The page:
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MADISON, April 3, 1875. DEAR SIR:-Complaint is made that some of your agents are demanding pre-payment of charges on freights, neither "perishable," nor of "little value," in violation of law. (See chapter 334, of laws of 1875.)

Believing that such violations have been due to a want of full understanding on the part of your agents of what the new law is, in this particular, I deem it proper to call your attention to the facts, in order that all ground of such complaints may be removed. In a few days, we shall send copies of the railroad laws of 1875, and of the Potter-law as amended, to each of your agents. Very respectfully, your obedient servant,

H. H. PORTER, Gen. Manager.



Commissioner Hoyt to W. G. Swan.


MADISON, April 6, 1875.

DEAR SIR:-We have received communications from Mr. M. Pedrick, of Fairchild, making enquiries concerning the duties of B

roads under the amended law, and saying that, while "he does not wish to put himself in opposition to the management of the railroads, nor to complain unjustly," he is nevertheless suffering embarrassments on account of the non-supply of platform-cars, (he wishes to ship timber,) and of charges higher than he can afford to pay, as well as higher than he supposes are legal, and that must break up his business if continued.

He seems to fear that he is being punished for asserting his legal rights in the past.

In answering his communications I have plainly given him the terms of the law, but have at the same time expressed the conviction that if he were to appeal to the general officers of the company, he would find them not only superior to the motives he inclines to attribute to their agents, but willing to afford him any accommodations in their power.

Respectfully, yours,


W. G. Swan to Commissioner Hoyt, in reply.


HUDSON, WIS., April 8, 1875.

DEAR SIR:-Your favor of the 6th instant is before me. I have received several letters from Mr. Pedrick, to all of which I made immediate and kindly reply. It seems that he sold some long timber to go on to the Milwaukee & St. Paul road, and that flats were required to load it upon.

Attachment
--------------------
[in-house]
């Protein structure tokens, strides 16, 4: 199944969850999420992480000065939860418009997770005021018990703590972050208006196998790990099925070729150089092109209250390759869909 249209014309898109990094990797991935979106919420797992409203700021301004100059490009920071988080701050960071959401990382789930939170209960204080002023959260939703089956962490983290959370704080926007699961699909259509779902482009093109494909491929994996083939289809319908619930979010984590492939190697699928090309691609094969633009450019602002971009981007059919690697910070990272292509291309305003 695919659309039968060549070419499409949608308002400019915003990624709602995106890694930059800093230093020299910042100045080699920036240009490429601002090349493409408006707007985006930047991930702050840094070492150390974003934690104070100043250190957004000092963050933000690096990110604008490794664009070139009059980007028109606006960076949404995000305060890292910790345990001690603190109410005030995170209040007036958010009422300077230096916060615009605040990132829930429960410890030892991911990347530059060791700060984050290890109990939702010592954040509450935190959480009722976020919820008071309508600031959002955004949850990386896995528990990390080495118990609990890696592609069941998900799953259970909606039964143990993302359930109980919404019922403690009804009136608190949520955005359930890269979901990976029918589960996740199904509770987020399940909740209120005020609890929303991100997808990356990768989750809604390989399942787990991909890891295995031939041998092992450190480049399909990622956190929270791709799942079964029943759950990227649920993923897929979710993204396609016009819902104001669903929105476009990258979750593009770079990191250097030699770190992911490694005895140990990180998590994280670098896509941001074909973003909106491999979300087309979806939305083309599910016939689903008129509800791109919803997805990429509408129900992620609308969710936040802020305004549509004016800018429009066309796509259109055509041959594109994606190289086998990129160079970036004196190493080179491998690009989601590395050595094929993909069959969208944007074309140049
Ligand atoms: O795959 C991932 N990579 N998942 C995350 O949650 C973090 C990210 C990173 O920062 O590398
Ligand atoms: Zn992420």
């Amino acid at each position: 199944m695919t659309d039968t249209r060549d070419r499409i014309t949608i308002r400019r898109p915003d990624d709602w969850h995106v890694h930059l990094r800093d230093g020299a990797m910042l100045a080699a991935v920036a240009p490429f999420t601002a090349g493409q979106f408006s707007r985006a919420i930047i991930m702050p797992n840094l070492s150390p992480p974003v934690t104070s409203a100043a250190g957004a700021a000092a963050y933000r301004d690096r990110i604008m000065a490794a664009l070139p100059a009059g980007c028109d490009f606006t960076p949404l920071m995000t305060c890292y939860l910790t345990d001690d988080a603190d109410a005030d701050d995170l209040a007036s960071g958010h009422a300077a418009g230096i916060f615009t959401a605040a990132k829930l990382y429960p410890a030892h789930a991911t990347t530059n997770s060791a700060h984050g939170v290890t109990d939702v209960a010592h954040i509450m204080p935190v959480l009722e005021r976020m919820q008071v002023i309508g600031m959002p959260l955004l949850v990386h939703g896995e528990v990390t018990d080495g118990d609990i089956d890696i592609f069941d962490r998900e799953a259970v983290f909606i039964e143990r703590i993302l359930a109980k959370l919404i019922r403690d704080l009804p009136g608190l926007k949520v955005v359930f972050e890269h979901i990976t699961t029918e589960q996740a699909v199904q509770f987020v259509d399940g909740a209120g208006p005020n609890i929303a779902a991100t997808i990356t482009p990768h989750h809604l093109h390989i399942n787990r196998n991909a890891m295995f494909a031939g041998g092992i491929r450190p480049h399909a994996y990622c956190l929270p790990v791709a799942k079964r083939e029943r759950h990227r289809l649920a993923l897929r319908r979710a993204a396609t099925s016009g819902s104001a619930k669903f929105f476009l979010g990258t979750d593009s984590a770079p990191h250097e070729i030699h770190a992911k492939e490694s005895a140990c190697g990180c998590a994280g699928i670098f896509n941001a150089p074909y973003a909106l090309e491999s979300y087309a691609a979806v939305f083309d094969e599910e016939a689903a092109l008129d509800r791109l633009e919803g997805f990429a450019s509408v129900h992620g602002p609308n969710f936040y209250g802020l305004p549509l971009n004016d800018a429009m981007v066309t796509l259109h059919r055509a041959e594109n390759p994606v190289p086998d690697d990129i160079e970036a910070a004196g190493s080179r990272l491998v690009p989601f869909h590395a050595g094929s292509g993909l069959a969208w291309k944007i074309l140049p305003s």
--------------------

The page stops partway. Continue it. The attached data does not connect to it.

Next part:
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•We have but few flats on this road and they were all being used for our own or other purposes. I was unable to obtain Milwaukee & St. Paul flats, and Mr. Pedrick could not arrange for them himself.

Before receiving your letter, I had, at a sacrifice of our own interests, given him several flats.



Christian Obrecht to the Commissioners:

SAUK CITY, April 12, 1875.

As you will see by the enclosed letter from Rablin Bros. the railroad is yet charging me freight in advance, and the rate, $31.00, from Centralia to Baraboo is above legal rates, to-wit: Wiconsin Valley Railroad $7, West Wisconsin twenty-five miles to Elroy, and Northwestern Railroad from Elroy to Baraboo, thirty-seven miles; making sixty-two miles for which the charges should not be over $16, in all $23. This is my understanding of the law. Please inform me what I can do in the matter.

Truly, yours,



GRAND RAPIDS, WIS., April 8, 1875,

Enclosed find invoice of lumber sent to Baraboo. We had to pay freight in advance and draw on you for the amount, $31,00 which we trust will be satisfactory,

Yours, truly,




Commissioner Hoyt to Christian Obrecht, in reply,


MADISON, WIS., April 12, 1875.

SIR: In answer to your letter of this date, and the letter of Rablin Bro's to you, I have to say, that while the demand for payment of charges on lumber in advance of delivery is clearly a violation on the part of any railroad company of section 19 of the "Potterlaw" as amended, and a violation for which all offending companies will be held accountable by the State authorities, the question of rates justly chargeable by "B" companies may not be so easily settled. If, however, the several roads over which] your lumber passes, have charged you in violation of the law, which provides that they shall be treated as a continuous line, there would seem to be no doubt of their liability on this score, as well as for demanding prepayment of charges.